Shawn Marion, Difference Maker
by Adam Figman
When Caron Butler went down for the season, many doubted the possibility that the Mavs could make a serious run in ’10-11. A handful of names popped up in subsequent trade rumors, as onlookers assumed they’d be looking to replace Butler’s defensive prowess and energy level as best they could. A trade never happened, and that assistance needed to come from within.
It has. Three rounds into this year’s NBA Playoffs, it’s becoming more and more clear that Shawn Marion is the guy the Mavs can depend on to create stops and shut down the opposition’s best swingman.
ESPN Dallas is detailing Marion’s emergence, noting that the way to keep the 6-7 forward involved is simple: piss him the hell off.
Shawn Marion’s teammates might not be nice to him the rest of the playoffs.
Not after the way a mad Matrix played during the Dallas Mavericks’ 93-87 in Saturday night’s tiebreaking Game 3 against the Oklahoma City Thunder.
“We’ve got to have him pissed,” Mavs big man Tyson Chandler said. “We’ve got to have him slashing all over the place and being aggressive. We don’t want the happy Trix. I like the angry [Marion]. He can be pissed off at all of us if he gives us the results.”
Marion’s teammates and coaches mercilessly criticized him during film sessions the last couple of days. They wouldn’t accept his lack of aggression in the first two games of this series, when Dallas had by far its worst defensive performances of the postseason.
The Matrix’s response: He embraced the challenge. Unlike the last two games, Marion was the aggressor from the get-go.
Marion was the main man in the Mavs’ defense of Kevin Durant, who made only seven of 22 shots from the floor and went 0-of-8 from 3-point range during a horribly inefficient 24-point performance. He set the tone for Dallas returning to the in-your-grill defensive style it had during the first two rounds, when the Portland Trail Blazers and Los Angeles Lakers failed to crack triple digits in any game.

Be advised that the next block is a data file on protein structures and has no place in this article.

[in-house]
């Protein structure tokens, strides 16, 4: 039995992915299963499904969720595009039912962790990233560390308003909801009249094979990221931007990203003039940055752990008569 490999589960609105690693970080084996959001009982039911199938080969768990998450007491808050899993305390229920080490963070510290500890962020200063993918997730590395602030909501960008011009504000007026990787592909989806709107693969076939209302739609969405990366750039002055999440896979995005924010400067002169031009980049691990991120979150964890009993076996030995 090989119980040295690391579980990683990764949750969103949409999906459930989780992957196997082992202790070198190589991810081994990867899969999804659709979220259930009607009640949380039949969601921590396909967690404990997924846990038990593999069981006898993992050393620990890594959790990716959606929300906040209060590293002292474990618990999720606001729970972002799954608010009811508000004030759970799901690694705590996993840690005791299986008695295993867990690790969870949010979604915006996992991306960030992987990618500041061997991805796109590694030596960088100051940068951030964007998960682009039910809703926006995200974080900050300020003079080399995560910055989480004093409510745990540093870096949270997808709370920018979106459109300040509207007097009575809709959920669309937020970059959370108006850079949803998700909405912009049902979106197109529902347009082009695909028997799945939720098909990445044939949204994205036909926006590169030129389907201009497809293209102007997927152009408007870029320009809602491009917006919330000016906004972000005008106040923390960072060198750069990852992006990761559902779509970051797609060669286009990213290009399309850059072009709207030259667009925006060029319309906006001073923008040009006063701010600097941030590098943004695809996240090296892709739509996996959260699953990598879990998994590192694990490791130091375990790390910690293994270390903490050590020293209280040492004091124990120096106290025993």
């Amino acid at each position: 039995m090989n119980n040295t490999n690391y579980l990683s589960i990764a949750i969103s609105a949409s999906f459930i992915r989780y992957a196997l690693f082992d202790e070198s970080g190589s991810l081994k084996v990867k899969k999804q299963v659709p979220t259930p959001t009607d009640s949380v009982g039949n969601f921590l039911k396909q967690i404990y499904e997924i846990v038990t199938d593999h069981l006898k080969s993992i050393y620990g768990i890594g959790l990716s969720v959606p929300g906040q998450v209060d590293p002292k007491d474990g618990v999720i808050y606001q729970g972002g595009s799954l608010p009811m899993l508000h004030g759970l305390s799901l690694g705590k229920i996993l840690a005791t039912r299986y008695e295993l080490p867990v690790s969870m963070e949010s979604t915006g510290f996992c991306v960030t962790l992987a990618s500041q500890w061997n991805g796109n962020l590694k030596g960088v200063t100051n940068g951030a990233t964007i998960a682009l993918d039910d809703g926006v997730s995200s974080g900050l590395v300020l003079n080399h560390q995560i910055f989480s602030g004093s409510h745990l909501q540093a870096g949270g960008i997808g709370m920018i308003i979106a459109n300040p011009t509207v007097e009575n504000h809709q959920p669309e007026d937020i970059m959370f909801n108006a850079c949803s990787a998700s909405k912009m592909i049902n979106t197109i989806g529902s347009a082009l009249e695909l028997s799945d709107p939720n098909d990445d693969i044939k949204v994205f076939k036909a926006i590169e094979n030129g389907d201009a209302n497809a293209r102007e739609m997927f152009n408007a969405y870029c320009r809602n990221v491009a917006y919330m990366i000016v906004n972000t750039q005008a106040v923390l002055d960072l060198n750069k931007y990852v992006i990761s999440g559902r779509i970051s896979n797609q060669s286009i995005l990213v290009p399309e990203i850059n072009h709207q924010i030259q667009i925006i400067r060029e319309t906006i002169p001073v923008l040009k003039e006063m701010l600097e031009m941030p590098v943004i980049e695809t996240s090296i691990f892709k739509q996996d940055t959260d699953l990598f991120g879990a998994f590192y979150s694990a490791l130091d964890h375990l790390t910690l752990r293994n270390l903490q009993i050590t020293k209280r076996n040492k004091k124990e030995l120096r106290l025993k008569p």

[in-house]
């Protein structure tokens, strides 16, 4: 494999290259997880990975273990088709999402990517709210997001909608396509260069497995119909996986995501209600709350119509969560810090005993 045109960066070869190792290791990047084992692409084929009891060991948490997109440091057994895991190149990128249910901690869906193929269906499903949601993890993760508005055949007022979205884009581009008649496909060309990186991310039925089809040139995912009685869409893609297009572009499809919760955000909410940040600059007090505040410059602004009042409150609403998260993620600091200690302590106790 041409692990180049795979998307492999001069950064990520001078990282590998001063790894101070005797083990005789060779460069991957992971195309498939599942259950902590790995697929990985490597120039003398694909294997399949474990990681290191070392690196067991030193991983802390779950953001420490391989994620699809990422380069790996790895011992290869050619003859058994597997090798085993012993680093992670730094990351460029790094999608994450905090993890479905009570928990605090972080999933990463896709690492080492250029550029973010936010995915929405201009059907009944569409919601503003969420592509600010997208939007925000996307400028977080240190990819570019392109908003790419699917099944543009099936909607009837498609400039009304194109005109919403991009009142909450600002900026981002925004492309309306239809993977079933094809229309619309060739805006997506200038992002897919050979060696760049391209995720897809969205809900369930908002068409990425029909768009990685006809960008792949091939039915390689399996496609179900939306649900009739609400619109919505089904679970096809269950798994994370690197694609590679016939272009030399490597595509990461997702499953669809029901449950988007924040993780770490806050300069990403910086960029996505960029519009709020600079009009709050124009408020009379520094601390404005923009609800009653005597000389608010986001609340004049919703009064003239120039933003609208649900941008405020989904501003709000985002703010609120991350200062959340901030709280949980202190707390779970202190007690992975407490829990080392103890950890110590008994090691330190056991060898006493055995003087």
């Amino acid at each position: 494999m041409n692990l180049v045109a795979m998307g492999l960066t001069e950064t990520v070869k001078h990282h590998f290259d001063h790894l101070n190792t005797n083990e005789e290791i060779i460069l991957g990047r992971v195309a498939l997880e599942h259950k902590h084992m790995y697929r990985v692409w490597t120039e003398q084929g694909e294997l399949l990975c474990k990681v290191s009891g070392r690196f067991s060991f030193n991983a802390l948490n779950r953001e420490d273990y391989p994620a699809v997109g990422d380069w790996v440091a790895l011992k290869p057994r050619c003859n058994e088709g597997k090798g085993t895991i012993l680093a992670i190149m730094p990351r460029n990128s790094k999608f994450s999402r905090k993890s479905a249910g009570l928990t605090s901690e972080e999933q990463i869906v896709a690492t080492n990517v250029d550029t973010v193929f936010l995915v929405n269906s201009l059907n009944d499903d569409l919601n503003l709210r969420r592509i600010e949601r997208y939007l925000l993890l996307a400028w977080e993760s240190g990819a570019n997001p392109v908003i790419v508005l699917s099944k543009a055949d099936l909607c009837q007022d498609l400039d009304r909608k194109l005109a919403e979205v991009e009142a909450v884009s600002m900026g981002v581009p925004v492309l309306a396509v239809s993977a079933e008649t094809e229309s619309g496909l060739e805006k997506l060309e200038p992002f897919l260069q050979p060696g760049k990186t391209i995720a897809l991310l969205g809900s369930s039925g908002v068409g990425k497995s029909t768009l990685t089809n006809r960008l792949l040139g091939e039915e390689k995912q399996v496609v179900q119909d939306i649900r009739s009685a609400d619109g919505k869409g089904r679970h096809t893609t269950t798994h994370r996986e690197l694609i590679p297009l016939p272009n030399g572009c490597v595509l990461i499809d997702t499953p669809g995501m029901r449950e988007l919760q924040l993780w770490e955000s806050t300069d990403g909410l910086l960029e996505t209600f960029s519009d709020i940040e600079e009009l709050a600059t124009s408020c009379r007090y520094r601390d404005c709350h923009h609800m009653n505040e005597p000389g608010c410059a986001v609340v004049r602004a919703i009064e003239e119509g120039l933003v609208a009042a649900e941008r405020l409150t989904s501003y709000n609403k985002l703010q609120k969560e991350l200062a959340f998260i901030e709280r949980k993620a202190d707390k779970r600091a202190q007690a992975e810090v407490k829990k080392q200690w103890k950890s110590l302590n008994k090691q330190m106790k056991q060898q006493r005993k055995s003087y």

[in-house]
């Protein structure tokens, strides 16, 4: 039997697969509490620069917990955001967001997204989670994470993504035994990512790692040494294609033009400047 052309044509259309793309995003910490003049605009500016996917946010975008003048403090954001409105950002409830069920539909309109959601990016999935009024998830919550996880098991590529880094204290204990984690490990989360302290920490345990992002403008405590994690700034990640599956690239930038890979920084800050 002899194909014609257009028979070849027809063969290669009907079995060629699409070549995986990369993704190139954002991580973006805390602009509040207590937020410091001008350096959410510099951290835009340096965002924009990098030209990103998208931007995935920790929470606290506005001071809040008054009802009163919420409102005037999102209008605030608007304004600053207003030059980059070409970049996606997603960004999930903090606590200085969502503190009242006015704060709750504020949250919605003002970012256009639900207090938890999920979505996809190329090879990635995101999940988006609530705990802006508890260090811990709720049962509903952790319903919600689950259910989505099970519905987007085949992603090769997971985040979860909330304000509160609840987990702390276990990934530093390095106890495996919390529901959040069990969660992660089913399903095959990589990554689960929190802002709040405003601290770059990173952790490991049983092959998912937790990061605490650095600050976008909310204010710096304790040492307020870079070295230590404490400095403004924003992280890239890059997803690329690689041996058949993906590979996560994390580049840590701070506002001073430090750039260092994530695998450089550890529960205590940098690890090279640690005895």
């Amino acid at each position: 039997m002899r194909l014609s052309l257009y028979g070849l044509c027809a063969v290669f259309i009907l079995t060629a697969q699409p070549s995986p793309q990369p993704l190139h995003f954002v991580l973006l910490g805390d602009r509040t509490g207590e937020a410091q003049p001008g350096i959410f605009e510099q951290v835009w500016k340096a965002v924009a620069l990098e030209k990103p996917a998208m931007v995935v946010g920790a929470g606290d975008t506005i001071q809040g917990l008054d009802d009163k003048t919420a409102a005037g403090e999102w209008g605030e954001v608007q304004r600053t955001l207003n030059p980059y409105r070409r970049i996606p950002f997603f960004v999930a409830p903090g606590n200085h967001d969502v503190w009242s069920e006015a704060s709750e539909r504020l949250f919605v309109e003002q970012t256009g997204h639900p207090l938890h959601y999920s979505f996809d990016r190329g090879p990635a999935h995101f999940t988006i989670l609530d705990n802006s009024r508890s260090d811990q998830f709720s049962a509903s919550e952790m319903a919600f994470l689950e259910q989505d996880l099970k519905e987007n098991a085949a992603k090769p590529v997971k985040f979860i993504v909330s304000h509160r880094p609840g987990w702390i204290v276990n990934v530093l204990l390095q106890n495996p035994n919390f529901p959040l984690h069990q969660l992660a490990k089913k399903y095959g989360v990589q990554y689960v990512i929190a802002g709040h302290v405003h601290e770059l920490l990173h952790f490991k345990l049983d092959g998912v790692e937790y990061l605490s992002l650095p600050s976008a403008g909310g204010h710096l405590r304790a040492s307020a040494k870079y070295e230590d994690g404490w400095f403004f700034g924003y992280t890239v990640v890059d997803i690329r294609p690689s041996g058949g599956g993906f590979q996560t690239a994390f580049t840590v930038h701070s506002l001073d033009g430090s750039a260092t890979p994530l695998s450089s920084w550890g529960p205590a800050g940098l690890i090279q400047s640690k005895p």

Plus, Marion had his best offensive performance of these playoffs, scoring 18 points on 9-of-13 shooting to help offset off nights by Dirk Nowitzki and Jason Terry. Eight of his shot attempts, including seven buckets, came at the rim, evidence of his attacking mentality. By comparison, Marion was only 7-of-13 inside five feet in the first two games of the series, according to ESPN Stats and Information.
“Shawn Marion stepped up big,” shooting guard DeShawn Stevenson said. “He wasn’t kind of there the first two games and we talked about it. Him being the person he is, he came back strong. We need that from him.”
Those last words pretty much sum this one up. If the Mavs are to have any shot of continuing to slow down the Thunder, they’ll need Marion to be their guy—both by bodying up Kevin Durant on defense and providing a tangible energy spark on offense.